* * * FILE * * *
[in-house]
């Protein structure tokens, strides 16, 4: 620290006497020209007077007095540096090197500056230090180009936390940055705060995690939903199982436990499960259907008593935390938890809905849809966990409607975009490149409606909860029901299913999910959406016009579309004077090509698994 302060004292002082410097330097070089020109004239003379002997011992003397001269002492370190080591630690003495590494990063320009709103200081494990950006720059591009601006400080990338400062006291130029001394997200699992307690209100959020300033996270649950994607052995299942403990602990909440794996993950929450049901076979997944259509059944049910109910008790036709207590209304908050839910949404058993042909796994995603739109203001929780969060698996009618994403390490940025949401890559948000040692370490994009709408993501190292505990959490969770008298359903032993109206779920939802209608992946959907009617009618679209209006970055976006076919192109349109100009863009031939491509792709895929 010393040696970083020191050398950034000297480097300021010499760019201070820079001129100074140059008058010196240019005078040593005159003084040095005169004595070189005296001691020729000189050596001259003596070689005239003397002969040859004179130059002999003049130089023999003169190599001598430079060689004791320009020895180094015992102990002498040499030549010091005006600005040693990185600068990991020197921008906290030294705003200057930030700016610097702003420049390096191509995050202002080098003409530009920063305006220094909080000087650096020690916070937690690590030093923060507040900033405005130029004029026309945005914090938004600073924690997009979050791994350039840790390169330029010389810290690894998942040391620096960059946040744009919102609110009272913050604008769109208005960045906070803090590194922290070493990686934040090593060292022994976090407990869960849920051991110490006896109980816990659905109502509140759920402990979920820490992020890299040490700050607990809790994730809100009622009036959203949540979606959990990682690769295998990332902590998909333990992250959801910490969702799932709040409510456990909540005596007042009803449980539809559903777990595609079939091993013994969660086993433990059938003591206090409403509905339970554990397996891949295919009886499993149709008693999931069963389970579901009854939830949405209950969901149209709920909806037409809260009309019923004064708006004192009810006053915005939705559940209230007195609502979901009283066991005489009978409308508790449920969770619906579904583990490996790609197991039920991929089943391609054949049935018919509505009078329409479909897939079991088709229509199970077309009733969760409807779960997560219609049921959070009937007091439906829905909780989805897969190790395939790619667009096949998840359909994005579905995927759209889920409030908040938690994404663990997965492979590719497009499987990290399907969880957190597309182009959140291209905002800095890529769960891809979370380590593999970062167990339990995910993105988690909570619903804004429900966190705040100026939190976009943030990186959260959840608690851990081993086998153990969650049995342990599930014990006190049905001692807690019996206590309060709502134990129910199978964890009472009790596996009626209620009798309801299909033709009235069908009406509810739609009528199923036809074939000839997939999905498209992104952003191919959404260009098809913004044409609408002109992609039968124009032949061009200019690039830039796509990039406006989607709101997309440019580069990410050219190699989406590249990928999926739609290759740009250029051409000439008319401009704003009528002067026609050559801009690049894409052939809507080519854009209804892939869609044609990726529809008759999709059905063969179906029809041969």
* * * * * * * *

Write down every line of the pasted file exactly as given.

[in-house]
């Protein structure tokens, strides 16, 4: 620290006497020209007077007095540096090197500056230090180009936390940055705060995690939903199982436990499960259907008593935390938890809905849809966990409607975009490149409606909860029901299913999910959406016009579309004077090509698994 302060004292002082410097330097070089020109004239003379002997011992003397001269002492370190080591630690003495590494990063320009709103200081494990950006720059591009601006400080990338400062006291130029001394997200699992307690209100959020300033996270649950994607052995299942403990602990909440794996993950929450049901076979997944259509059944049910109910008790036709207590209304908050839910949404058993042909796994995603739109203001929780969060698996009618994403390490940025949401890559948000040692370490994009709408993501190292505990959490969770008298359903032993109206779920939802209608992946959907009617009618679209209006970055976006076919192109349109100009863009031939491509792709895929 010393040696970083020191050398950034000297480097300021010499760019201070820079001129100074140059008058010196240019005078040593005159003084040095005169004595070189005296001691020729000189050596001259003596070689005239003397002969040859004179130059002999003049130089023999003169190599001598430079060689004791320009020895180094015992102990002498040499030549010091005006600005040693990185600068990991020197921008906290030294705003200057930030700016610097702003420049390096191509995050202002080098003409530009920063305006220094909080000087650096020690916070937690690590030093923060507040900033405005130029004029026309945005914090938004600073924690997009979050791994350039840790390169330029010389810290690894998942040391620096960059946040744009919102609110009272913050604008769109208005960045906070803090590194922290070493990686934040090593060292022994976090407990869960849920051991110490006896109980816990659905109502509140759920402990979920820490992020890299040490700050607990809790994730809100009622009036959203949540979606959990990682690769295998990332902590998909333990992250959801910490969702799932709040409510456990909540005596007042009803449980539809559903777990595609079939091993013994969660086993433990059938003591206090409403509905339970554990397996891949295919009886499993149709008693999931069963389970579901009854939830949405209950969901149209709920909806037409809260009309019923004064708006004192009810006053915005939705559940209230007195609502979901009283066991005489009978409308508790449920969770619906579904583990490996790609197991039920991929089943391609054949049935018919509505009078329409479909897939079991088709229509199970077309009733969760409807779960997560219609049921959070009937007091439906829905909780989805897969190790395939790619667009096949998840359909994005579905995927759209889920409030908040938690994404663990997965492979590719497009499987990290399907969880957190597309182009959140291209905002800095890529769960891809979370380590593999970062167990339990995910993105988690909570619903804004429900966190705040100026939190976009943030990186959260959840608690851990081993086998153990969650049995342990599930014990006190049905001692807690019996206590309060709502134990129910199978964890009472009790596996009626209620009798309801299909033709009235069908009406509810739609009528199923036809074939000839997939999905498209992104952003191919959404260009098809913004044409609408002109992609039968124009032949061009200019690039830039796509990039406006989607709101997309440019580069990410050219190699989406590249990928999926739609290759740009250029051409000439008319401009704003009528002067026609050559801009690049894409052939809507080519854009209804892939869609044609990726529809008759999709059905063969179906029809041969």